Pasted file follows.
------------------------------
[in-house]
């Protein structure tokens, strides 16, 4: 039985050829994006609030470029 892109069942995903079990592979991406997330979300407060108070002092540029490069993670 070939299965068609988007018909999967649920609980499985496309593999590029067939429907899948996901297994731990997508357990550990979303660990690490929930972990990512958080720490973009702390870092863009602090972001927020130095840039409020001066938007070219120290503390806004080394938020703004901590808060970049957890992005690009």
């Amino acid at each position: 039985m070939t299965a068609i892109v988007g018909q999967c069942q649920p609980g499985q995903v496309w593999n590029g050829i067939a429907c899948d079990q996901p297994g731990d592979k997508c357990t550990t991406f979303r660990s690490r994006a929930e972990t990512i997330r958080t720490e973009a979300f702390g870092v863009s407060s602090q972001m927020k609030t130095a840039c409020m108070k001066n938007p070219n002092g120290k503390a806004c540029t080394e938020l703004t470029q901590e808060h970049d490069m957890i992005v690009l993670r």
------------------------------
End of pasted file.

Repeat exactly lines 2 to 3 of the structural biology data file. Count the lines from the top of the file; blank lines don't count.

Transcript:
């Protein structure tokens, strides 16, 4: 039985050829994006609030470029 892109069942995903079990592979991406997330979300407060108070002092540029490069993670 070939299965068609988007018909999967649920609980499985496309593999590029067939429907899948996901297994731990997508357990550990979303660990690490929930972990990512958080720490973009702390870092863009602090972001927020130095840039409020001066938007070219120290503390806004080394938020703004901590808060970049957890992005690009």
């Amino acid at each position: 039985m070939t299965a068609i892109v988007g018909q999967c069942q649920p609980g499985q995903v496309w593999n590029g050829i067939a429907c899948d079990q996901p297994g731990d592979k997508c357990t550990t991406f979303r660990s690490r994006a929930e972990t990512i997330r958080t720490e973009a979300f702390g870092v863009s407060s602090q972001m927020k609030t130095a840039c409020m108070k001066n938007p070219n002092g120290k503390a806004c540029t080394e938020l703004t470029q901590e808060h970049d490069m957890i992005v690009l993670r």